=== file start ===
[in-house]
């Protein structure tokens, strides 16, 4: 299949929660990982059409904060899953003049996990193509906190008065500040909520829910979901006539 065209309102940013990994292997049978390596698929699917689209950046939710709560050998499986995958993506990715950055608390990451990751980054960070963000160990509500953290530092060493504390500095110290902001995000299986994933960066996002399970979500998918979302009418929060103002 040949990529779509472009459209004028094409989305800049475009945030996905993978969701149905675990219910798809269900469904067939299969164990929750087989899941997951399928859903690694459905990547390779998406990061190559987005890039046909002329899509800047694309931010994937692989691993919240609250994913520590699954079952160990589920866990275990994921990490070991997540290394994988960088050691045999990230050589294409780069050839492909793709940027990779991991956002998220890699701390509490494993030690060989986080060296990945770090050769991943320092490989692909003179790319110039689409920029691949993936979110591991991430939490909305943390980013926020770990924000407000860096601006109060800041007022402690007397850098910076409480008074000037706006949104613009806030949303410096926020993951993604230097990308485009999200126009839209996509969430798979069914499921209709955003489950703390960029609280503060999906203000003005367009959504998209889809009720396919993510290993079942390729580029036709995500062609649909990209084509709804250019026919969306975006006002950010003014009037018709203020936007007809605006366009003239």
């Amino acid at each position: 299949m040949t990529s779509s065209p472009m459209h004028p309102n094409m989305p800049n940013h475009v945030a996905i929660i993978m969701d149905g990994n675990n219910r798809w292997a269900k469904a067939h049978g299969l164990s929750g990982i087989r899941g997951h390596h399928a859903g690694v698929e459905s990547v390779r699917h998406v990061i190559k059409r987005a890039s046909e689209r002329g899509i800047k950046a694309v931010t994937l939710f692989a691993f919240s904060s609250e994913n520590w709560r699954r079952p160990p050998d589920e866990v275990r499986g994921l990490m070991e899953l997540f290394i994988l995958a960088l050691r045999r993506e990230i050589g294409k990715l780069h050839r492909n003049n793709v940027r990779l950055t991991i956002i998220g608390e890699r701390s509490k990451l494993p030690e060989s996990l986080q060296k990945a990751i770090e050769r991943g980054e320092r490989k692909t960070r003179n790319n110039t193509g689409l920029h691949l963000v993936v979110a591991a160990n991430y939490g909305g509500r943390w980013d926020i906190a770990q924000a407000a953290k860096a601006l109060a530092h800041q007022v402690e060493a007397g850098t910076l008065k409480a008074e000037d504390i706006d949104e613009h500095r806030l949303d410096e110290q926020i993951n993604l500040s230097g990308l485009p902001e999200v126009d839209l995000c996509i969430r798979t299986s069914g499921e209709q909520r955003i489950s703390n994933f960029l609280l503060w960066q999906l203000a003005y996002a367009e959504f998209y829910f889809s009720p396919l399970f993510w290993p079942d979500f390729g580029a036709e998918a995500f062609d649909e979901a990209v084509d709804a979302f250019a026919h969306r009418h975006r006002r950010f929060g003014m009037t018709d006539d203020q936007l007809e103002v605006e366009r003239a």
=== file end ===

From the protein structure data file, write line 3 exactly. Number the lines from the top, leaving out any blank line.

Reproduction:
């Amino acid at each position: 299949m040949t990529s779509s065209p472009m459209h004028p309102n094409m989305p800049n940013h475009v945030a996905i929660i993978m969701d149905g990994n675990n219910r798809w292997a269900k469904a067939h049978g299969l164990s929750g990982i087989r899941g997951h390596h399928a859903g690694v698929e459905s990547v390779r699917h998406v990061i190559k059409r987005a890039s046909e689209r002329g899509i800047k950046a694309v931010t994937l939710f692989a691993f919240s904060s609250e994913n520590w709560r699954r079952p160990p050998d589920e866990v275990r499986g994921l990490m070991e899953l997540f290394i994988l995958a960088l050691r045999r993506e990230i050589g294409k990715l780069h050839r492909n003049n793709v940027r990779l950055t991991i956002i998220g608390e890699r701390s509490k990451l494993p030690e060989s996990l986080q060296k990945a990751i770090e050769r991943g980054e320092r490989k692909t960070r003179n790319n110039t193509g689409l920029h691949l963000v993936v979110a591991a160990n991430y939490g909305g509500r943390w980013d926020i906190a770990q924000a407000a953290k860096a601006l109060a530092h800041q007022v402690e060493a007397g850098t910076l008065k409480a008074e000037d504390i706006d949104e613009h500095r806030l949303d410096e110290q926020i993951n993604l500040s230097g990308l485009p902001e999200v126009d839209l995000c996509i969430r798979t299986s069914g499921e209709q909520r955003i489950s703390n994933f960029l609280l503060w960066q999906l203000a003005y996002a367009e959504f998209y829910f889809s009720p396919l399970f993510w290993p079942d979500f390729g580029a036709e998918a995500f062609d649909e979901a990209v084509d709804a979302f250019a026919h969306r009418h975006r006002r950010f929060g003014m009037t018709d006539d203020q936007l007809e103002v605006e366009r003239a």